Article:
Timing of change of Orphans' law is troublingAccording to...

Letters

February 28, 1999

Timing of change of Orphans' law is troubling

According to recent newspaper reports, the Howard County delegation to the Maryland General Assembly recently voted to allow Howard County Orphans' Court judges to practice law during their tenure on the bench.

Supporters of this bill declared the change necessary, because newly elected Judge Sherae McNeal was unaware until her orientation and swearing-in that she would be precluded from practicing law under the Maryland Estates and Trusts Code.

Judge McNeal is extremely knowledgeable in the field of estates and trusts law, and brings this expertise to the court. In the era of increasing complexity, Judge McNeal's experience will be a welcome addition to the court. In fact, I look forward to practicing before Judge McNeal, and am confident that her addition to the court will be a benefit to the bar and general public at large.

That notwithstanding, I am troubled at the process by which our delegation retroactively changed the law. Generally, laws which have an impact on the electoral process are made prior to the election they might impact, to allow individuals who might seek election the benefit of those laws.

By making this change retroactively, the Howard County delegation has precluded the possibility that other attorneys might have joined Judge McNeal in her race for the Orphans' Court seat. As things stand, Judge McNeal was apparently unaware of the prohibition. Other attorneys who were aware of the prohibition may have abstained from the race for that reason.

My comments are in no way meant to impugn Judge McNeal or her legal competence, nor do I have any question about her professional ethics. The Howard County delegation has been faced with a difficult situation, and has chosen its course. While the change in county policy and state law will make for a more professional court, the timing of the changes and potential lack of fairness remain troubling.

Timothy S. Barkley Sr., Mount Airy

The writer is an attorney.

Students' campaign is not a `weapon'

On behalf of the Maryland Association of Student Councils, I would like to voice our concern about a comment in a recent article of The Sun titled, "Howard students, legislators launch cigarette tax campaign."

The article stated: "Kicking off a grass-roots campaign for a $1 increase in the state cigarette tax, Howard County activists employed a new weapon yesterday in their battle against the tobacco industry: children."

We are very concerned that MASC's involvement in the campaign to raise the tobacco tax, as a means to decrease teen-age smoking, is seen as a "weapon" against the tobacco industry.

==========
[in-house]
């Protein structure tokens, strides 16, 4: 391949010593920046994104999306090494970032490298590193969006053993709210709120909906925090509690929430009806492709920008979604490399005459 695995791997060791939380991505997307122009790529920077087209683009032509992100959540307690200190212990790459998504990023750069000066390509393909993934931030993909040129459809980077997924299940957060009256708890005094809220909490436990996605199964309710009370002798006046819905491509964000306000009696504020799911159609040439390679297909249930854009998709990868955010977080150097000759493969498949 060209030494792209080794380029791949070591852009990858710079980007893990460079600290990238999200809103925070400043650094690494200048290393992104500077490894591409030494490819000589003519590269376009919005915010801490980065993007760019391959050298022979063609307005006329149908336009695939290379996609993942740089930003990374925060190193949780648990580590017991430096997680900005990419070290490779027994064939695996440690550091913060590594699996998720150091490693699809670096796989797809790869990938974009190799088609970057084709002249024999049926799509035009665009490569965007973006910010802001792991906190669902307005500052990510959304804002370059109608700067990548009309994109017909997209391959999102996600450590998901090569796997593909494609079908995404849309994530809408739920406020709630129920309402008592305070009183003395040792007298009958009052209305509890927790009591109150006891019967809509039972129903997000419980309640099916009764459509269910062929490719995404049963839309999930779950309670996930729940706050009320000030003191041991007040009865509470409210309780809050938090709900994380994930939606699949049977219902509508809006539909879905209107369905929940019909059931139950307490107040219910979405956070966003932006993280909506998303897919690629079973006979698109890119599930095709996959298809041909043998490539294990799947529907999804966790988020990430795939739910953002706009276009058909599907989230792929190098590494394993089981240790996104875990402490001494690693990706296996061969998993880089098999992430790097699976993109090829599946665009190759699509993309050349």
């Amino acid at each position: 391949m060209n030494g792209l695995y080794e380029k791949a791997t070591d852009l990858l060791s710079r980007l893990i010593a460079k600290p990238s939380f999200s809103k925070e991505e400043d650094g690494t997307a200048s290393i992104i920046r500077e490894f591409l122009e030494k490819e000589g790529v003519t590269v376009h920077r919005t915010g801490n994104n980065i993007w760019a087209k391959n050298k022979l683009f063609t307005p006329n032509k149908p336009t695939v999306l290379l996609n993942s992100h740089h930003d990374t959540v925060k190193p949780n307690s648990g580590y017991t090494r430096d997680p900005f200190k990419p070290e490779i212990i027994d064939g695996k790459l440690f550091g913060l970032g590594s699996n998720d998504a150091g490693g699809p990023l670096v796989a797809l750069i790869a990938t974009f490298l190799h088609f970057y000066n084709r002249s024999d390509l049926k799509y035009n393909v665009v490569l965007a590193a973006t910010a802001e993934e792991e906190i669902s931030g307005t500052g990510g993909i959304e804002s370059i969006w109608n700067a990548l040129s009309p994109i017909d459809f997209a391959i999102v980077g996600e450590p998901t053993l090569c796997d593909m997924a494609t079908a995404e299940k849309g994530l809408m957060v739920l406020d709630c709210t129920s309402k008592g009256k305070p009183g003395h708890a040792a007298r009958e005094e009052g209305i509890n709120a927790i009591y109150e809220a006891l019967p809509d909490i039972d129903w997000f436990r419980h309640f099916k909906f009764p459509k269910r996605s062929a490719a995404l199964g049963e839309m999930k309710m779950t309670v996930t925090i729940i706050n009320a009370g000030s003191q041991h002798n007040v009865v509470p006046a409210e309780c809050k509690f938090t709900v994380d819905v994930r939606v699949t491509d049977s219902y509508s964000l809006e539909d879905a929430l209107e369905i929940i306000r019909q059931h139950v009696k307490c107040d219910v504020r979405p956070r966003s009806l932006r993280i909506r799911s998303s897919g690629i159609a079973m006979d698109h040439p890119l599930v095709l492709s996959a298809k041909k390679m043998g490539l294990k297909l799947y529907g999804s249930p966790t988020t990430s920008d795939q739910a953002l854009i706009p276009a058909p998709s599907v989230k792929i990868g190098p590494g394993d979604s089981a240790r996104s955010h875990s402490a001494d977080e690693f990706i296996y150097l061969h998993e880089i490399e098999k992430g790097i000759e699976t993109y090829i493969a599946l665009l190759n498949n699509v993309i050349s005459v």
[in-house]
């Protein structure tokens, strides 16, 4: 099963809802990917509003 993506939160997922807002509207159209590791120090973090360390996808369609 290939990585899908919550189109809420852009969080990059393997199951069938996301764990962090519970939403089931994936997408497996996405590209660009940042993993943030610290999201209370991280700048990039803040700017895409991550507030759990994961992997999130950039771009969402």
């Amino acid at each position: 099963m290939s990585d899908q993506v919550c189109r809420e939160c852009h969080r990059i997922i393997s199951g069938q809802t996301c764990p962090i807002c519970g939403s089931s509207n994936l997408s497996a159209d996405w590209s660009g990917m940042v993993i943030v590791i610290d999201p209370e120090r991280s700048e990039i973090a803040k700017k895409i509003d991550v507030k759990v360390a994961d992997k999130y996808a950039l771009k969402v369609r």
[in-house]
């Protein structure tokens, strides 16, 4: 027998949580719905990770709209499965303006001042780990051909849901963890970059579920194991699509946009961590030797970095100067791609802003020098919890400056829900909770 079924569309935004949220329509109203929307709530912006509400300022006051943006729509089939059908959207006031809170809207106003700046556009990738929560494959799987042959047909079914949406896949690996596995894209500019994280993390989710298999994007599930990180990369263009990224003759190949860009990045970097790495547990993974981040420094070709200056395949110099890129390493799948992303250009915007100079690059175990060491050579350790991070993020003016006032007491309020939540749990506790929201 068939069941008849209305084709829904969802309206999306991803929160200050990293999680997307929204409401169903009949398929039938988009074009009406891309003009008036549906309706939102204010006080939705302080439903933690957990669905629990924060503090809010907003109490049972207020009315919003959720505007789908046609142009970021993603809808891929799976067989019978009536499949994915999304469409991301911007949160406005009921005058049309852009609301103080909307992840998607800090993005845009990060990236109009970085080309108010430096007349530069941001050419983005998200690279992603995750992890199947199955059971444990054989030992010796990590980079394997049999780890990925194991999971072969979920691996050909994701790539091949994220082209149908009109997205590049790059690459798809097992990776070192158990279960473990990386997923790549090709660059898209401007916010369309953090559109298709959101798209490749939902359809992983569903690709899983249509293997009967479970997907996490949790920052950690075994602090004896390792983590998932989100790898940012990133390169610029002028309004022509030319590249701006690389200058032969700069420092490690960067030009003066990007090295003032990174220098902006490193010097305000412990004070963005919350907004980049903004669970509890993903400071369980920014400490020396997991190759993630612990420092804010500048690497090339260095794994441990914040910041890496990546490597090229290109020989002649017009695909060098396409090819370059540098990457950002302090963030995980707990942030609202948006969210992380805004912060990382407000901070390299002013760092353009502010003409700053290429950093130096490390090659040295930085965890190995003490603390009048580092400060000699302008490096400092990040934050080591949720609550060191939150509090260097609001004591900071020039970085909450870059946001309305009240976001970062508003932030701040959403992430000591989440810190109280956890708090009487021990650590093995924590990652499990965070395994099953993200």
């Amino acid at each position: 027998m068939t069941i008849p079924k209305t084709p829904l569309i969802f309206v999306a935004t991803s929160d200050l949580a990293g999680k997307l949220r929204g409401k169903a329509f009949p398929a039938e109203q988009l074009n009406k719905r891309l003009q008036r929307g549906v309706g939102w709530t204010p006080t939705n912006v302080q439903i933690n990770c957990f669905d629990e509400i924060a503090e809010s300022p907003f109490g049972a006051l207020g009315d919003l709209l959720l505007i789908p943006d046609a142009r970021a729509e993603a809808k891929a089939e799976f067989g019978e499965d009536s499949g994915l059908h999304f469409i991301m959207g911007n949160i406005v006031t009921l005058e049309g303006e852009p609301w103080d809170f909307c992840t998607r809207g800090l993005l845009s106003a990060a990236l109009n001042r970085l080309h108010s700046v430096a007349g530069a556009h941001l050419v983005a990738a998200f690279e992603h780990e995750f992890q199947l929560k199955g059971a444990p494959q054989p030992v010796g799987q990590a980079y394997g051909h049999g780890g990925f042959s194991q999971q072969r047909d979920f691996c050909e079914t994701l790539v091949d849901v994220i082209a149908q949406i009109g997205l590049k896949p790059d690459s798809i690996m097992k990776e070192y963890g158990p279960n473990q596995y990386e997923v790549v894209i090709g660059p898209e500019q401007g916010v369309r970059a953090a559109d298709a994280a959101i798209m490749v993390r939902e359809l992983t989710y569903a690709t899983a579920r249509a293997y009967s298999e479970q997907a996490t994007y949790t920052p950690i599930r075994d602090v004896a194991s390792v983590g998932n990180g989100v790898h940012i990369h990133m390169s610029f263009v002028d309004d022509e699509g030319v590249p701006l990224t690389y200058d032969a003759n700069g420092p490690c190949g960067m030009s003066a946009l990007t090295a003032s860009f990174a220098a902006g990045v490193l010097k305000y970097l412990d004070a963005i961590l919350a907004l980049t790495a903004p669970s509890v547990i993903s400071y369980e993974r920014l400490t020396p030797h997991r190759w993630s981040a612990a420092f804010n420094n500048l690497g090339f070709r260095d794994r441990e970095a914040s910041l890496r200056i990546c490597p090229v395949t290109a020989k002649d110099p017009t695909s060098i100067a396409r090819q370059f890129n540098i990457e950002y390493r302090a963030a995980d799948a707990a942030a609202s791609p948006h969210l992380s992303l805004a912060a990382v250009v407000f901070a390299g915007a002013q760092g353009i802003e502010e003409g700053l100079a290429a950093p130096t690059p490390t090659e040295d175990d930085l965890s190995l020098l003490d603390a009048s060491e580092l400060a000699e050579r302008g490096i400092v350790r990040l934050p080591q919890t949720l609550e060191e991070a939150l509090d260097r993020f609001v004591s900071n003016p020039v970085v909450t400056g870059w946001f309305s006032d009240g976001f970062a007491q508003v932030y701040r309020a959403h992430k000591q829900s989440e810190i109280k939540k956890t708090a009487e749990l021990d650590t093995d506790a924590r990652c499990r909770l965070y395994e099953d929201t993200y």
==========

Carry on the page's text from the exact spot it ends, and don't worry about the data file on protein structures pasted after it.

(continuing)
MASC in 1998 took a position to endorse an increase in the tobacco tax by $1.50 to help deter teen-agers from smoking and fund prevention programs and education.

MASC has also for many years supported local and state programs to eliminate student substance abuse, which includes tobacco. In August, MASC felt that this was so important to students that we decided to become a lead organization.

MASC has been in existence for more than 50 years and has lobbied in Annapolis on many occasions. Each year, we take positions on youth-related bills. For example, we supported and lobbied for the Science and Technology Scholarship Bill, as well as the Hope Scholarship Bill in 1996 and 1997. In 1996, we held a rally and testified for stronger handgun restrictions. We have also successfully lobbied for students to serve as members on boards of education, some even with voting rights.

We urge the General Assembly to approve Senate Bill 143 to deter youths and others from the deadly addiction of smoking. The only "weapon" that we will be using when we go to lobby will be our voices as informed students who care deeply about issues facing our generation.

Nathaniel Thomas, Baltimore

The writer is president of the Maryland Association of Student Councils.

Column on class size was only half right

Harold Jackson was half-right. He stated in his Feb. 14 column ("Smaller class sizes won't guarantee success") that class size does not necessarily lead to better learning. Howard County discusses this numbers game as if it had found a new key to learning. Of course, class size has been talked about since the one-room schoolhouse. Schools have individually dealt with question for decades.

The half he got wrong is blaming failures on the teachers. Most teachers I have had contact with seem to have a grasp of what they are supposed to be doing. Some could be improved, but many others shouldn't have to follow in lock-step the methods suggested by the bureaucrats. Actually, there are people who can teach without a degree in education.

Mr. Jackson writes, "Class size reduction won't be an advantage if these teachers remain shackled to old methods." Unfortunately, we don't find out what these "old methods" are, and obviously the bureaucrats keep their jobs developing "new methods." I believe a few old ones have withstood the test of time.

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